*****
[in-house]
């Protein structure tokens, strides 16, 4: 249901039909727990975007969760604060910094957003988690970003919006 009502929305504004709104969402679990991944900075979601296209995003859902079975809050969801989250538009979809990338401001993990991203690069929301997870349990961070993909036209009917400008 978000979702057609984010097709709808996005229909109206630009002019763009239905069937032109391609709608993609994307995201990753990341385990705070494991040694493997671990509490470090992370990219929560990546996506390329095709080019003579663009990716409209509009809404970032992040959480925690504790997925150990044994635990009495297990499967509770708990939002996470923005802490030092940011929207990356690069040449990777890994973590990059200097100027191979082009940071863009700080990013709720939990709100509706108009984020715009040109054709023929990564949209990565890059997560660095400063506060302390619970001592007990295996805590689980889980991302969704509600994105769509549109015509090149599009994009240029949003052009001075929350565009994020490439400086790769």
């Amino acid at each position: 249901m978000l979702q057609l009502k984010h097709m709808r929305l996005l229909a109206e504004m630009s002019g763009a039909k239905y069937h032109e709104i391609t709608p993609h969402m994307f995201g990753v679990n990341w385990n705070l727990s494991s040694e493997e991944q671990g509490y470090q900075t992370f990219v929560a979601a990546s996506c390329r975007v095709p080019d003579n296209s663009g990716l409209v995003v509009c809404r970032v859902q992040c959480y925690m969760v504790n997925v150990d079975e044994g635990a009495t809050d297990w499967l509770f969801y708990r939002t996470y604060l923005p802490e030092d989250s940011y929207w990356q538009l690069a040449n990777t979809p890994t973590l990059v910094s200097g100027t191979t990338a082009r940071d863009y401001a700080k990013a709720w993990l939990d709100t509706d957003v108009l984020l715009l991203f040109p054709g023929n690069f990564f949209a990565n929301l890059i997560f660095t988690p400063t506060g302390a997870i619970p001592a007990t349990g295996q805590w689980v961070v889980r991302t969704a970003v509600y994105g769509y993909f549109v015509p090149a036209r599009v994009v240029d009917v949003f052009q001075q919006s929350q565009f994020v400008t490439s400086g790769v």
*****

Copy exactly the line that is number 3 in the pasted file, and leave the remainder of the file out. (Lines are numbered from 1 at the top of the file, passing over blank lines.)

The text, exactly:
């Amino acid at each position: 249901m978000l979702q057609l009502k984010h097709m709808r929305l996005l229909a109206e504004m630009s002019g763009a039909k239905y069937h032109e709104i391609t709608p993609h969402m994307f995201g990753v679990n990341w385990n705070l727990s494991s040694e493997e991944q671990g509490y470090q900075t992370f990219v929560a979601a990546s996506c390329r975007v095709p080019d003579n296209s663009g990716l409209v995003v509009c809404r970032v859902q992040c959480y925690m969760v504790n997925v150990d079975e044994g635990a009495t809050d297990w499967l509770f969801y708990r939002t996470y604060l923005p802490e030092d989250s940011y929207w990356q538009l690069a040449n990777t979809p890994t973590l990059v910094s200097g100027t191979t990338a082009r940071d863009y401001a700080k990013a709720w993990l939990d709100t509706d957003v108009l984020l715009l991203f040109p054709g023929n690069f990564f949209a990565n929301l890059i997560f660095t988690p400063t506060g302390a997870i619970p001592a007990t349990g295996q805590w689980v961070v889980r991302t969704a970003v509600y994105g769509y993909f549109v015509p090149a036209r599009v994009v240029d009917v949003f052009q001075q919006s929350q565009f994020v400008t490439s400086g790769v």